Directory of Members 

St George's Church Flushing

(East Coast)

Est. 1702 | The Rev. Paul Xie, Priest in Charge

     St. George's Parish was founded in 1702 as a mission of the Church of England by the Society for the Propagation of the Gospel in Foreign Parts. Services were conducted in the old Guard House until 1746 when the first church was built. In 1760, a certain "John Aspinwall, Gentleman" donated £600 for a steeple and bell. Notable persons associated with St. George's include Francis Lewis, a signer of the Declaration of Independence, who was a warden of the church from 1765 to 1790, and the Rev. Samuel Seabury, rector of St. George's from 1757 to 1765, who became the first bishop of the Episcopal Church in America. Today the church is an is an intercultural, multilingual Episcopal congregation in Flushing, Queens, New York City, with members from over twenty different nations of origin. A landmark church, it has served an ever-changing congregation for over 300 years. There are currently three language ministries at the church, serving parishioners in English, Mandarin, and Spanish.  St. George’s has remained in close contact with the community by offering its space to the Chamber of Commerce and Garden of Hope, as well as developing its own St. Georges Food Pantry earlier in 2020.

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Episcopal Church of Our Savior New York  (East Coast)

Est. 1972 | The Rev. Dr. Rosalie Richards,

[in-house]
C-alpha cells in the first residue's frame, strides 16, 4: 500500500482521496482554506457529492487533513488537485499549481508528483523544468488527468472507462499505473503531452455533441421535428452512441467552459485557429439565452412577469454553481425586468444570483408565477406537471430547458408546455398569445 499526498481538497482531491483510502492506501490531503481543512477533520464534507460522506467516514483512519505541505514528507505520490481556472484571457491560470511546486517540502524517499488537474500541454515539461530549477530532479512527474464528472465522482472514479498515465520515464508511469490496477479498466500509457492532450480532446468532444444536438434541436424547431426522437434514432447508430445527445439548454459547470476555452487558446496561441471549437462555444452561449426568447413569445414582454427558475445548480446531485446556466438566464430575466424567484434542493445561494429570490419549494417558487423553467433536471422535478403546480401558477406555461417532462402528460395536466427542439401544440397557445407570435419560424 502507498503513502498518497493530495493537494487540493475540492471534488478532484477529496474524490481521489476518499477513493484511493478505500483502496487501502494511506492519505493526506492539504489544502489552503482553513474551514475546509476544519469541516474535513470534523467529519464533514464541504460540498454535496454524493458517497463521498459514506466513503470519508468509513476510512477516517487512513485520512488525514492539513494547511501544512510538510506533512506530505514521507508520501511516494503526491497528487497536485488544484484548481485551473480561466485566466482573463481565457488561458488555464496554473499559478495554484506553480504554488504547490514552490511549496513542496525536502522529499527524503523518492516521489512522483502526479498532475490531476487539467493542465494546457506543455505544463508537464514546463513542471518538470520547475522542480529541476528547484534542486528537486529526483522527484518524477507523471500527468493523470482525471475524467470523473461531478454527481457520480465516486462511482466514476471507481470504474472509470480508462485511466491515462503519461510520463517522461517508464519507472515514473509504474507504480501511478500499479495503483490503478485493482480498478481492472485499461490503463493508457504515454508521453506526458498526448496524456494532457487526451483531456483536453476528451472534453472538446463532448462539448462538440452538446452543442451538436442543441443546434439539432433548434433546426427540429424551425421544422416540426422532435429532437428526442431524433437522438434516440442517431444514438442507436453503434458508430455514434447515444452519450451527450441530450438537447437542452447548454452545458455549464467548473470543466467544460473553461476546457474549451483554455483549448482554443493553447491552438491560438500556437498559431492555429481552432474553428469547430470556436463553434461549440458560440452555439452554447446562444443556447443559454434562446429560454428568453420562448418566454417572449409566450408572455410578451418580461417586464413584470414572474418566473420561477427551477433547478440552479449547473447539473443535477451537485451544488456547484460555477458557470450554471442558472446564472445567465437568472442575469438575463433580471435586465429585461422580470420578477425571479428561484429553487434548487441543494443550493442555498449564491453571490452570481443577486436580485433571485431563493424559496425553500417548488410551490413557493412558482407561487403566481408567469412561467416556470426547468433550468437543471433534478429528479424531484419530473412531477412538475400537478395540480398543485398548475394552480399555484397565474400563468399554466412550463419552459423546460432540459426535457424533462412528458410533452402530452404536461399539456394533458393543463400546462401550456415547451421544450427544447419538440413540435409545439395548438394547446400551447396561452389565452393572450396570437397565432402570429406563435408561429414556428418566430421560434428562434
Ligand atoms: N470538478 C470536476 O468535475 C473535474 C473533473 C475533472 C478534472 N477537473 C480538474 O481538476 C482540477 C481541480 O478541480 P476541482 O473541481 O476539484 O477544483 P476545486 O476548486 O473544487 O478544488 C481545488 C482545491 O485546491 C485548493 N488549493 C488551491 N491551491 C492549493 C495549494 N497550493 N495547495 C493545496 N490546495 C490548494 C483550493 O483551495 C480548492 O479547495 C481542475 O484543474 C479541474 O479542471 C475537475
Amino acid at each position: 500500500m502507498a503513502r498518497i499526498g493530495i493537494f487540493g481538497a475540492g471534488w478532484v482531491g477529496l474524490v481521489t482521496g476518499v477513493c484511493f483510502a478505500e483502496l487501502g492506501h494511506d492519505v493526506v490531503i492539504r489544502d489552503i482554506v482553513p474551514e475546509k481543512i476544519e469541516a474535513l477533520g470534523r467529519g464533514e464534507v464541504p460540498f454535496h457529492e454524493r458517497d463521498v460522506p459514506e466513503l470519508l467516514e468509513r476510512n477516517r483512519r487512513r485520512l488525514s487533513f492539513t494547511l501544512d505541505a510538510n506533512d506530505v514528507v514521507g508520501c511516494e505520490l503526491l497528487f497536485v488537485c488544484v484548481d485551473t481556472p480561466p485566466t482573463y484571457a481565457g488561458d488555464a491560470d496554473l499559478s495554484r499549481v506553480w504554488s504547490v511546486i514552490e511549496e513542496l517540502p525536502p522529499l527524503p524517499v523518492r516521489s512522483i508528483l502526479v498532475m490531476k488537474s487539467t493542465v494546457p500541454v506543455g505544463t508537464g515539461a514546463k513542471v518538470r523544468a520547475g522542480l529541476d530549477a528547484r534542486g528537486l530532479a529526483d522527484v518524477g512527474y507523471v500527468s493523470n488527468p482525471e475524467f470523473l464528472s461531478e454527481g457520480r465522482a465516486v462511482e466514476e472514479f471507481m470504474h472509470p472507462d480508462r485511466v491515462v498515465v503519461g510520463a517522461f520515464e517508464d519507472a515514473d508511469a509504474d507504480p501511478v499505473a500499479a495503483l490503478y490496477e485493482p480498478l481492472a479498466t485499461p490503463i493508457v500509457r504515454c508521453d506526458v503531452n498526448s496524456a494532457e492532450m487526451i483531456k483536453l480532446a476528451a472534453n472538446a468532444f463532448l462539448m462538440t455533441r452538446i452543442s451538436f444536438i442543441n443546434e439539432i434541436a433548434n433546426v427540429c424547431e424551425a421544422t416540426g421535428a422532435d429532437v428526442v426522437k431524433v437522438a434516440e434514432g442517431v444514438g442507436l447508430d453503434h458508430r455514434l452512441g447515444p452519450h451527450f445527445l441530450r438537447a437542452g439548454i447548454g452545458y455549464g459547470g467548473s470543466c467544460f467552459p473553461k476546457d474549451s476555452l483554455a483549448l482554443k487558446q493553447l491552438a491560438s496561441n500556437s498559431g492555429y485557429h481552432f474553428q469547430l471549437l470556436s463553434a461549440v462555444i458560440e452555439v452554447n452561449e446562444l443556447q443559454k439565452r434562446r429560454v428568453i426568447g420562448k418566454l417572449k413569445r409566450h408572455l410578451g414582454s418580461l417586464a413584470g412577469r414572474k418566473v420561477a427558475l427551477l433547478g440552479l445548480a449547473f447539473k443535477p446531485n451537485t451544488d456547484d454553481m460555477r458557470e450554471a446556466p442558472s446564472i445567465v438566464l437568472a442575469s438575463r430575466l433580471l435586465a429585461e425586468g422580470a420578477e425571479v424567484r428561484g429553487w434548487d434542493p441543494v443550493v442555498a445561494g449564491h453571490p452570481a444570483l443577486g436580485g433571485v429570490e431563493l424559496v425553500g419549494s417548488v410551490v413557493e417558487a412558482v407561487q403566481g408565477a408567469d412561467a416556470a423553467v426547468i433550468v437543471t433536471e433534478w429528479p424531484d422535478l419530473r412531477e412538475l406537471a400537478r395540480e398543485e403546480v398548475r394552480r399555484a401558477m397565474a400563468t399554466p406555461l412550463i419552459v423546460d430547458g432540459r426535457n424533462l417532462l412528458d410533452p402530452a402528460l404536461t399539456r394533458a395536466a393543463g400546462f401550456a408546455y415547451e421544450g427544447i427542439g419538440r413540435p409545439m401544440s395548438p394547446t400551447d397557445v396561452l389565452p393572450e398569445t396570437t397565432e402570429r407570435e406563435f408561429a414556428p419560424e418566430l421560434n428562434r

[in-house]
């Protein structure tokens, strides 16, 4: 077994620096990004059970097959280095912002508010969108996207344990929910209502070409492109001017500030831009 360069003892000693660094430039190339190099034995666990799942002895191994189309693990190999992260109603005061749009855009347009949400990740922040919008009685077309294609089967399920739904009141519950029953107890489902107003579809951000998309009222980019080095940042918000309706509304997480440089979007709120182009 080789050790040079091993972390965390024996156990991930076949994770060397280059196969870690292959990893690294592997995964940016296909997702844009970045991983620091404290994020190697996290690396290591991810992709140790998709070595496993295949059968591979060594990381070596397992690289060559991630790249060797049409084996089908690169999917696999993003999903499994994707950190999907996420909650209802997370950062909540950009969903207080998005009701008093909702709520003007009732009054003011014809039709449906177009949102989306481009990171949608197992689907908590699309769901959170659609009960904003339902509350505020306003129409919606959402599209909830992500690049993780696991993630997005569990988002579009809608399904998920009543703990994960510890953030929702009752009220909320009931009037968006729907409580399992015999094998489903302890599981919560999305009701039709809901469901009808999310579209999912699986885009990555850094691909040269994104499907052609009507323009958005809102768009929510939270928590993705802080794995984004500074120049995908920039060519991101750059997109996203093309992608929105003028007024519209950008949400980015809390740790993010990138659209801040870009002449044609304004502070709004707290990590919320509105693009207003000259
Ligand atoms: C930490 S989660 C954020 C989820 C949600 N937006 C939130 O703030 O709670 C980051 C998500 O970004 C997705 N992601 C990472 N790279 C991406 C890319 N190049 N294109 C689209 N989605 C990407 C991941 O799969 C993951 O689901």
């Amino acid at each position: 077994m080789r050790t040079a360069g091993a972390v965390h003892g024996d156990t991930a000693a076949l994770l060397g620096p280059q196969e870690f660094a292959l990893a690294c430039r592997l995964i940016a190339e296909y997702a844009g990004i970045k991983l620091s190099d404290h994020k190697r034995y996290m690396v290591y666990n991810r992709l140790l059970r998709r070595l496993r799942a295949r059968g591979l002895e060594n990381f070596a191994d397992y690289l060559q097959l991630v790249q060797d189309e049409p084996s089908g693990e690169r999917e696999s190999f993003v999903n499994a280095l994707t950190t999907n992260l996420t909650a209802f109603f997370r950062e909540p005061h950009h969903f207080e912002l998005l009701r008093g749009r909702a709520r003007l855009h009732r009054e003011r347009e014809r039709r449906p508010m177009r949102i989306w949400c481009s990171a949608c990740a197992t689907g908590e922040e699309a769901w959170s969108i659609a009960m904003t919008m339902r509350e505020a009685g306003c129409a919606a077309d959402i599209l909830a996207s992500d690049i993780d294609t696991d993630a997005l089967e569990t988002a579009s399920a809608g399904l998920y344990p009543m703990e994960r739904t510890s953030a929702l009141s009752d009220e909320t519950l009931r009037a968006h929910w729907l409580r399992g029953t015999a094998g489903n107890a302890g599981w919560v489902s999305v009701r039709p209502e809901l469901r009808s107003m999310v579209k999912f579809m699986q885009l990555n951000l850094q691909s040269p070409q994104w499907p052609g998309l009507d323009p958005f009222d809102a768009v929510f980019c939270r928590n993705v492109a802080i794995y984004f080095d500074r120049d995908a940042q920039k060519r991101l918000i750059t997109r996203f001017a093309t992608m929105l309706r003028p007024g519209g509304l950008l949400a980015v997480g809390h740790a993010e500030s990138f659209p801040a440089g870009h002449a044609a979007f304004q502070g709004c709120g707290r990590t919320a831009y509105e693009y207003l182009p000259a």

Priest in Charge

     Episcopal Church of Our Savior began as a Mission Church of Trinity Church Wall Street. In 1972, The Right Reverend Paul Moore Jr. launched "Mission 72" .The Reverend Paul Tong developed a mission project in New York Chinatown. Besides providing pastoral care to the Chinese membership of the former St. Christopher's Chapel, the project sponsored several outreach programs to service the Chinese new immigrants, notably, the Chinatown Health Clinic and the Chinatown Manpower Project. In 1973, the late Reverend Albany To, our founding Rector was appointed Bishop's Vicar for Chinese Affairs to spearhead a new Chinatown Mission at 48 Henry Street.  Today, that community center is the Afoo Jubilee Community Center. Home of Jubilee Enrichment and Mission Graphics.

St. Gabriel's Episcopal Church

(West Coast)

Est. 1983 | The Rev. Walter Lau, Priest in Charge

     St. Gabriel’s was established as a church in June 1983 at Monterey Park, Los Angeles, California.  St. Gabriel’s Episcopal Church is to worship God, to proclaim the Gospel, to witness Christ in a community not defined by local geographical area, and because of its unique Chinese cultural heritage and background, to provide a bridging ministry in the name of the Lord.  Today we worship in Cantonese and Mandarin.

     We would love to have you join us in that calling as God’s people.  Explore our website for more information.

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The Gathering

(West Coast)

Est. 2018 | The Rev. Peter Huang and Rev. Yein Kim

     The Gathering - a space for Asian Pacific American spirituality - is a ministry of the Episcopal Diocese of Los Angeles to Asian Pacific Americans (APAs), many of whom identify as Chinese American or come from Chinese heritage. The Gathering was established in February 2018 as a "movable feast" - as we do not have a physical location but hold our gatherings at churches in our Diocese as well as online. 

     The Gathering seeks to provide opportunities for APA Christians to gather together to tell our stories, learn from one another, engage in initiatives for peace and social justice, and talk about spirituality in the APA context. APAs have often been invisible to our churches, whether in involvement or invitation. APAs are diverse. Some are recent immigrants with documents or without, others have been Americans for many generations; from East, South, Southeast, and Western Asia, as well as the islands of the Pacific; many are intermarried within Asian ethnic groups as well to people from other races. The Gathering is a space for all of this diversity.